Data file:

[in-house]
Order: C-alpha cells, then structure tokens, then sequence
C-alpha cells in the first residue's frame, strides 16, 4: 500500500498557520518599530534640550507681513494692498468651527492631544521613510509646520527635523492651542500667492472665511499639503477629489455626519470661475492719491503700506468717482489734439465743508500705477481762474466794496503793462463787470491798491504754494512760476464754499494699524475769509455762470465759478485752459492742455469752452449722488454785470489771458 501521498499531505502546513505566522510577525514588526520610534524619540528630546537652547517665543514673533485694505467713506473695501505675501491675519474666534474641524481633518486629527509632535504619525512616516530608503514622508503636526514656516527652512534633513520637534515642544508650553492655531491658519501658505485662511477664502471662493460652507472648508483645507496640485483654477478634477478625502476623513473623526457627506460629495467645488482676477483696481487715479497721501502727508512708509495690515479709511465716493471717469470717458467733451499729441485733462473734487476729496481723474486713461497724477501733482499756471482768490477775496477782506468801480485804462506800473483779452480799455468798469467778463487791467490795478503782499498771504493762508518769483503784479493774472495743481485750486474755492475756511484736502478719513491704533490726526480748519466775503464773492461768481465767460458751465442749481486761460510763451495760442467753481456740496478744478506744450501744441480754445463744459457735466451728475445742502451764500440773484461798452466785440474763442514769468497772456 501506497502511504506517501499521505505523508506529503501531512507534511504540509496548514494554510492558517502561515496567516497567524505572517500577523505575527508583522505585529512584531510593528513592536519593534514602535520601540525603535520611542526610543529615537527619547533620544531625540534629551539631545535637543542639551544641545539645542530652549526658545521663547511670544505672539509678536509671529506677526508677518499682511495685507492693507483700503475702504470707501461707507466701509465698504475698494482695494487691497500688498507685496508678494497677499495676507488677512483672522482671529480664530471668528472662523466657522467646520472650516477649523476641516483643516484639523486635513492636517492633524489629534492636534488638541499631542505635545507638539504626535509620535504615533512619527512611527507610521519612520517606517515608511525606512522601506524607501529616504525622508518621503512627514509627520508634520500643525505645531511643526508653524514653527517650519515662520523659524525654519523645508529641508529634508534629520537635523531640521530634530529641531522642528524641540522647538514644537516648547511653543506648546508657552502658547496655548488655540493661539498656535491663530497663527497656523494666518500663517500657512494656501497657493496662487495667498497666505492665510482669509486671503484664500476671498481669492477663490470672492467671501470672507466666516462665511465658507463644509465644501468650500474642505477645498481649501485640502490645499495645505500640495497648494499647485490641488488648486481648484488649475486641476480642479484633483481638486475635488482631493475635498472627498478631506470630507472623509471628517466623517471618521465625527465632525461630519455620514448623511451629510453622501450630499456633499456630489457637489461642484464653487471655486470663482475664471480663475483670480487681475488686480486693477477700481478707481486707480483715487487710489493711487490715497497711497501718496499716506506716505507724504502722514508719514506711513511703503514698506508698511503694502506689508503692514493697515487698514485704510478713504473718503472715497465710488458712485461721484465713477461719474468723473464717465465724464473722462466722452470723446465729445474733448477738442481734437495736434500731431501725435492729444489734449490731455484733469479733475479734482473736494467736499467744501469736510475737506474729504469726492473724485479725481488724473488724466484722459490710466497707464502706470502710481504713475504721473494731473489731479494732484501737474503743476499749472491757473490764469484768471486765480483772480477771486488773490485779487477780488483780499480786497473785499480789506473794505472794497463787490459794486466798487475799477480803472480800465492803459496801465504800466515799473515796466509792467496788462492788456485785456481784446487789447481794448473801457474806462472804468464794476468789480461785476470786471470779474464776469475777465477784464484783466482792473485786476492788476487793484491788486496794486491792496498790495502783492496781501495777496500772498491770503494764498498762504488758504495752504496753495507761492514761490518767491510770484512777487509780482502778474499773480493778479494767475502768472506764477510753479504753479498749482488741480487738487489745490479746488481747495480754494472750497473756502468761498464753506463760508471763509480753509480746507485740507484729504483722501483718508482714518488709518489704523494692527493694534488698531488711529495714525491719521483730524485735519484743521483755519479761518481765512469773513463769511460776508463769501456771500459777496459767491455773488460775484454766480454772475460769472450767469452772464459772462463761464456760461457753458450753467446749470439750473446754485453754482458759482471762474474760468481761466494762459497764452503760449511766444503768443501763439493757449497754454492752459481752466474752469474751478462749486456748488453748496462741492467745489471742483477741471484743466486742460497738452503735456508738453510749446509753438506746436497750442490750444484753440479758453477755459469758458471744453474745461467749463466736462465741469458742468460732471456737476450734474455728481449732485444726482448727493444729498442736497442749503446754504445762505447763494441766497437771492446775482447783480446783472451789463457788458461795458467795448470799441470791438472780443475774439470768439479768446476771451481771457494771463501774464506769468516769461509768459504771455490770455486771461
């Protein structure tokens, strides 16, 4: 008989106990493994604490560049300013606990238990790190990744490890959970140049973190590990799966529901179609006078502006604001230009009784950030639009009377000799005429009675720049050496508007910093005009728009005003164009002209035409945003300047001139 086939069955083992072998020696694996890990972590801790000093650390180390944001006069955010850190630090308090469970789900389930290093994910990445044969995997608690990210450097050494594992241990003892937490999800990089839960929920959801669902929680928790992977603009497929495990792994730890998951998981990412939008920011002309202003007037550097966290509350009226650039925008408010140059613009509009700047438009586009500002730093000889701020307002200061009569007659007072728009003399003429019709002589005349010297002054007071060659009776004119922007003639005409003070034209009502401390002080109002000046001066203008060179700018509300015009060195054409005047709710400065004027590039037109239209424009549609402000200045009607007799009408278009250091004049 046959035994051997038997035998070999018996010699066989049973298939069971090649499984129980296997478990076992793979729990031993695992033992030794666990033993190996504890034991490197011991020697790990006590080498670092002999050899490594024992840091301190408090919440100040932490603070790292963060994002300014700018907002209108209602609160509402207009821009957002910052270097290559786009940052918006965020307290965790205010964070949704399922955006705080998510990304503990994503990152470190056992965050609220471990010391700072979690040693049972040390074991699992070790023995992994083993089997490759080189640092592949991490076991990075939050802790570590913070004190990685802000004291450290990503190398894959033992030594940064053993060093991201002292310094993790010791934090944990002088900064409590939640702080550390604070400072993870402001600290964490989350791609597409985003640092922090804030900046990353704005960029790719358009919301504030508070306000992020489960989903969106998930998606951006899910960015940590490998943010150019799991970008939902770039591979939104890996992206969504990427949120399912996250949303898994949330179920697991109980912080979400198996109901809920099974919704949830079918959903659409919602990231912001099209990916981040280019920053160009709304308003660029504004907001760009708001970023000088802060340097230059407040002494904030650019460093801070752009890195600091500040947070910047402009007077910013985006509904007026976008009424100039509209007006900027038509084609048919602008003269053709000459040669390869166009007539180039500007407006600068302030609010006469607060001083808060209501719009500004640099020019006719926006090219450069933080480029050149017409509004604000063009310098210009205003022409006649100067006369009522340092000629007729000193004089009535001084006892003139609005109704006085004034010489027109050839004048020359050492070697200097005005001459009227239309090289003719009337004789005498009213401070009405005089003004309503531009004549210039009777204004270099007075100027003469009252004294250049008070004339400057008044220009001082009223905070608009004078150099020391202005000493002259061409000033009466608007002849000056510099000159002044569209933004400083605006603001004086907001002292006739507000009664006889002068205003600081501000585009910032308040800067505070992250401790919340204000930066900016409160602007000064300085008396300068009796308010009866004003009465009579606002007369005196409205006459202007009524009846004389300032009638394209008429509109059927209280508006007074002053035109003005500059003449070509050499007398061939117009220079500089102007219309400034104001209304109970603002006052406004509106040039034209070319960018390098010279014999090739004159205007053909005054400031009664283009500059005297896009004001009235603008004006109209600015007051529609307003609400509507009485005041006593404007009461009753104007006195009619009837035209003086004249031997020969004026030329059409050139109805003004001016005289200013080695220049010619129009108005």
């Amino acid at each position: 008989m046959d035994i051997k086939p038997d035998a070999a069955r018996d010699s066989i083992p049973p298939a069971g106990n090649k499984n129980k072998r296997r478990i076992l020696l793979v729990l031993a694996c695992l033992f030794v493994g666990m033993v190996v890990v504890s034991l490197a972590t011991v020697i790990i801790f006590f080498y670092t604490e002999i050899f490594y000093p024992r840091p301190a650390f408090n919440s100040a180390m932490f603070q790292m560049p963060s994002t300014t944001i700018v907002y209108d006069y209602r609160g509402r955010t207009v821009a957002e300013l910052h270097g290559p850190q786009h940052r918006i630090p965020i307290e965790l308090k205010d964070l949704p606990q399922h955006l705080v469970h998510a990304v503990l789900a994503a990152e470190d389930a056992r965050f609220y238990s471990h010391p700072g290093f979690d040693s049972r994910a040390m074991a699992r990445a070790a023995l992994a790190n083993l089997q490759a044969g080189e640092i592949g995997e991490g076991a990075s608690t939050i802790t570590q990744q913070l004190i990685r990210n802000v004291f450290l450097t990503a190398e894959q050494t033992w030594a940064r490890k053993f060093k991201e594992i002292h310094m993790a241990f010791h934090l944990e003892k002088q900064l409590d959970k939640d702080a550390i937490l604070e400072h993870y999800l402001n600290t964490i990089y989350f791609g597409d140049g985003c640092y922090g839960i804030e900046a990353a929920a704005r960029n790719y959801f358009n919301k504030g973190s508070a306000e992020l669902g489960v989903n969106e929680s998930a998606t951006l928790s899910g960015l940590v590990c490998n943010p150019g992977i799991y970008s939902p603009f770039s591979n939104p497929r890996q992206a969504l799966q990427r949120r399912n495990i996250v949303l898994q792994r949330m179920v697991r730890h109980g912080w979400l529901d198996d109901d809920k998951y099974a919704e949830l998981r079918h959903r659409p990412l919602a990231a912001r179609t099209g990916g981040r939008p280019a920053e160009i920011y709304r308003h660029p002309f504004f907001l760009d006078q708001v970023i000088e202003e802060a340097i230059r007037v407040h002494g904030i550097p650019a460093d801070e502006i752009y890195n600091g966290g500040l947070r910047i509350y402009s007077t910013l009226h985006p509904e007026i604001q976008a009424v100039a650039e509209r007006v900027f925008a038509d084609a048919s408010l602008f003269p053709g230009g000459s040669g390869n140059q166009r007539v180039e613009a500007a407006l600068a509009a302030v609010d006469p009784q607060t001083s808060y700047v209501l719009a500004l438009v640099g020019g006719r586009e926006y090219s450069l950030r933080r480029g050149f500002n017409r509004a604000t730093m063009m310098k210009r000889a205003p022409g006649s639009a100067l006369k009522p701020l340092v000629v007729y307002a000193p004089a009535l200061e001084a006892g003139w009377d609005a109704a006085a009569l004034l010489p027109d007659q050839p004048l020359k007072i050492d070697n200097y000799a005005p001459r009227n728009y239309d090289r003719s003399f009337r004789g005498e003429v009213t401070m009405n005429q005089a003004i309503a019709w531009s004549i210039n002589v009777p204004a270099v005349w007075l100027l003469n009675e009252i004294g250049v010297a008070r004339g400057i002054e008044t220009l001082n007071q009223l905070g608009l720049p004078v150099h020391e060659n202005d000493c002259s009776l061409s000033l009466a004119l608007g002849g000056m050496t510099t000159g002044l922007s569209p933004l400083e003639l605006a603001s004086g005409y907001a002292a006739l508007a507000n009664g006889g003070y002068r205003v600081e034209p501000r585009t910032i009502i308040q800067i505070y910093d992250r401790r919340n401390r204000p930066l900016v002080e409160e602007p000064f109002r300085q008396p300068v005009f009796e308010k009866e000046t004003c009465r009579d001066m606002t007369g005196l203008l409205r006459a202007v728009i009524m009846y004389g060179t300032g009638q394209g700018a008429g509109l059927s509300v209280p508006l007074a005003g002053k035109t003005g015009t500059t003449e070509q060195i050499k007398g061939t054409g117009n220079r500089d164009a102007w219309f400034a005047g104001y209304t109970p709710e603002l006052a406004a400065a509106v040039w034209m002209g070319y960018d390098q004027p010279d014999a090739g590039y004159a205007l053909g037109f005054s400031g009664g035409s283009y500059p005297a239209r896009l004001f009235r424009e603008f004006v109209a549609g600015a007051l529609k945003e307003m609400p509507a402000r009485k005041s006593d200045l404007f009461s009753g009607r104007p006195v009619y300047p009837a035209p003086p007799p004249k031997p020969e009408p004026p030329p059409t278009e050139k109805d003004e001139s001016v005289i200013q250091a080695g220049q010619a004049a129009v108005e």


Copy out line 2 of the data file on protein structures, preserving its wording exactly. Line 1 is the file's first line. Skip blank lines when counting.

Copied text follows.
Order: C-alpha cells, then structure tokens, then sequence